I recently learned the practice for collecting bits of knowledge is called a Commonplace book and has been around for thousands of years.
Today a friend pointed out that translating the “perfection” of an idea from one’s head to the physical world doesn’t allow for contribution or collaboration from others. To maintain that something is perfect in your head is to be closed off to its evolution.
Do you ever read an article that’s so good you have to read it again immediately and you almost feel upset that you hadn’t read it sooner? And it makes you realize your questions were circling the main premise of the article, and finally, the article gave you answers to questions you hadn’t even narrowed in on yet? It’s beautiful.
Speaking of teams: 🎬 Ibara high school (1st place at 2019 Inter-High School Championships)
Is it fair to consider having knowledge gaps on a team a form of “tech” “debt”?
I believe in a team where everyone has knowledge gaps in different areas, which is why a team is so much more powerful, creative, and productive than any single individual. I’d say codebases have tech debt (aka devs are unhappy working on it) whereas teams have strengths and maybe you could say weaknesses, if it’s not a cross-functional team, for example.
If you’ve been hired as a dev, then I think it’s safe to assume you are capable of having baseline knowledge of the codebase and of doing your job. Whether anyone walks you through the codebase, can adjust to your needs, vs. throwing you in the deep end and expect instant results is another matter entirely…
just like humans!
I cannot recommend this episode enough. Slime mold is super exciting!
If everything in our world is a product of the earth (all tools, all textiles, all plastic wrappers, all houses… all came from the earth), and we are about to look at nature as a collaborator, then what is the internet? Is it like mathematics, totally made up and only existing in our minds? There’s a required infrastructure for the internet. Is it the most separated from the earth while still reliant on earth hardware or earth wiring? Is the internet only simply a reflection or manifestation of our social structures, cultures, and groupings? Why can it exploit or manipulate our animal brains? How do we turn the tide on it and become collaborators? Connecting to nature is rewarded with an indescribable sensation that one is merely a part of something bigger. There’s a bodily reaction to nature that does not exist for the bright, cold screens around us. Unless the internet exploited your depression, your insecurities, your rage, etc. The internet was once a safe place for me to process my reality, and now it is my job to build small parts of it. Now my processing must remain private to retain an air of professionalism and security. I cannot be weird. I cannot make mistakes. For learning and growing is unacceptable to do in public. My external shell must be confident, wise, compassionate, all-knowing, and whatever other forms of put-together perfection we seek from a brand.
I mourn the turtling of us all.
I’ve always thought of the web as being an extension of a public library: it’s meant to contain information that’s accessible by the public. It definitely drives my work/passion/interest in making extremely accessible websites.
However, part of the problem with social media is the lack of context (🖋 “context collapse”) and a desire to cater to all audiences, not a specific audience, which results in the most bland, least offensive content. (I’m really poorly summarizing the book How to Do Nothing here.)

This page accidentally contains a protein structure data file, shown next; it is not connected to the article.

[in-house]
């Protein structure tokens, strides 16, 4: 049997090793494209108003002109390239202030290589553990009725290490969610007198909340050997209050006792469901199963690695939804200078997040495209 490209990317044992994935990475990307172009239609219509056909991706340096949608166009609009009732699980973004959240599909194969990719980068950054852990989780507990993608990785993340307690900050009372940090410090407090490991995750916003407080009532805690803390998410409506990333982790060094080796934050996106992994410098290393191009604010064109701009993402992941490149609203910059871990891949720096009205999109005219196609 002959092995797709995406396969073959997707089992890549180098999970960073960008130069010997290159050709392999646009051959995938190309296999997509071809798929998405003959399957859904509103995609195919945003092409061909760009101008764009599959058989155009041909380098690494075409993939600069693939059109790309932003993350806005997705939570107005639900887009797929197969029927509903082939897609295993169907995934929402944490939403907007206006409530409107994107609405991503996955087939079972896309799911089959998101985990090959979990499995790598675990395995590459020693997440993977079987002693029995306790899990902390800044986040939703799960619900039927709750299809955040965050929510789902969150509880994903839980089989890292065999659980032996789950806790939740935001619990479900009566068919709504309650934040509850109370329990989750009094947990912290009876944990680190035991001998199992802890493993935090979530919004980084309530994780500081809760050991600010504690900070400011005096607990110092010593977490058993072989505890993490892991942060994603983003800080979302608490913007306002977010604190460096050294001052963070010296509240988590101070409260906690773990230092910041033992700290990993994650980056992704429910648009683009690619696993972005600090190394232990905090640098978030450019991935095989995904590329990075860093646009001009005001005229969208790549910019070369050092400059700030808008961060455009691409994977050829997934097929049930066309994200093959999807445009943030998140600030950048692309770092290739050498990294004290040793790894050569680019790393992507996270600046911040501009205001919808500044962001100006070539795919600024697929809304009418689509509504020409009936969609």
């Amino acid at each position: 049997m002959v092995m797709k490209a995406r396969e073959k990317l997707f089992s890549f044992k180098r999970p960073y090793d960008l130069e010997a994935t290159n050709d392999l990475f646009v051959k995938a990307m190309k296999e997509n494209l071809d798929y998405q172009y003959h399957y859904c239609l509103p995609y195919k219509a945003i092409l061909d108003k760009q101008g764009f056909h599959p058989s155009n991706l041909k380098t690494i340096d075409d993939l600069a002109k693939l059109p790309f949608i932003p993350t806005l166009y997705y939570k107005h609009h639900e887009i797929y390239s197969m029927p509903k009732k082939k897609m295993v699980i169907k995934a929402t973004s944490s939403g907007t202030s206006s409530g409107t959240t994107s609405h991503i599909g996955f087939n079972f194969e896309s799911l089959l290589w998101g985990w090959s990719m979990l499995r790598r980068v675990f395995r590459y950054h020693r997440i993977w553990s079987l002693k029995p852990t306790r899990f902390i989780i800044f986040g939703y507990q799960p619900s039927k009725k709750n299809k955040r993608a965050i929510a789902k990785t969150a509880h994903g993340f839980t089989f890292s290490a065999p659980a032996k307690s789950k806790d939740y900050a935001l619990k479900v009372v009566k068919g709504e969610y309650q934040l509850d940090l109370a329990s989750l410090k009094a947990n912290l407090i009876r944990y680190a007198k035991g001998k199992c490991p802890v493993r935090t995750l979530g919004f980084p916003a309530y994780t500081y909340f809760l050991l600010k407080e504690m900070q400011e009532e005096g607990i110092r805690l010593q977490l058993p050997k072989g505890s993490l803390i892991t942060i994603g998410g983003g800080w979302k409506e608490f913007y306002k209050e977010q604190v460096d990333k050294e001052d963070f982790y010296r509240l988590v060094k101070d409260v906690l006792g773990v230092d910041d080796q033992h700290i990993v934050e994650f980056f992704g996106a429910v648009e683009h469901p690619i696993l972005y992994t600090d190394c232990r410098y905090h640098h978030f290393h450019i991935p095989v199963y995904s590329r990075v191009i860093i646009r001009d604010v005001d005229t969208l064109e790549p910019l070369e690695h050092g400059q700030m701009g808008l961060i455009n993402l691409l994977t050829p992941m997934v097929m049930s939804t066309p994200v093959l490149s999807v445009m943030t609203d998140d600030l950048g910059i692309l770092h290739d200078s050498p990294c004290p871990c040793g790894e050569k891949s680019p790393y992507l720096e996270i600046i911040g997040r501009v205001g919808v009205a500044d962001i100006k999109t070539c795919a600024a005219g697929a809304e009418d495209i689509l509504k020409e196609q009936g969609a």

If the internet had a sense of place: what would that look like? this is where Seattleites hang out, this is where Londoners hang out, etc.
Thinking about place is really challenging my initial view that all of the internet is meant to be accessible by everyone. maybe there are places where actually I don’t belong. the arts and the media know that they cater to a specific audience: no one attempts to cater to all humans of all ages of all cultures via a single movie, a single magazine, etc. even public libraries are restricted by their geographic boundaries and cater to the communities in their area: one public library’s series of lectures would not necessarily apply to all public libraries everywhere. So really: why should the internet be any different?
I absolutely love this book. I will do my best not to share every single thing I highlighted.
Cyclical and regenerative is The Moon!!
The Moon is everywhere now that I notice it. This is some kind of cognitive bias, but I am into it. We need more of the moon in our everyday lives.
Have you ever noticed how comedians describe themselves so accurately? Do other comedians point these things out to them, or do they have incredible self-awareness?
the comparison to artist, musician, or writer is different than comparing to making a film or building a component library
trying to build job security here
NASA has a tumblr!!
🖋 “The Truth Is Paywalled But The Lies Are Free” by Nathan J. Robinson (02 August 2020)
After reading the poem 📃 Tinnitus by W. S. Di Piero, I searched the web for “agglomerationists” which brought up a result for the following article quoted below. It reminded me of the older days of the web searching and stumbling upon someone else’s garden.
yes. feelings are a mix of whatever emotions are flooding through your body and whatever thoughts are swirling in your mind.
As a software engineer, I am taught to check my human impulses at the door. I make hundreds of assumptions about how a piece of code should work, which is precisely why I cannot find the bug. I need another mechanically trained mind to review and catch my assumptions, and I do the same for others. And yet, software engineering can be such an isolating pursuit as the work happens between one human and one computer. I am trained to think like a machine, but I cannot detach my logic from the rest of my thoughts and feelings and biases, just as Taney rightly points out between the viewer and Minimalist work.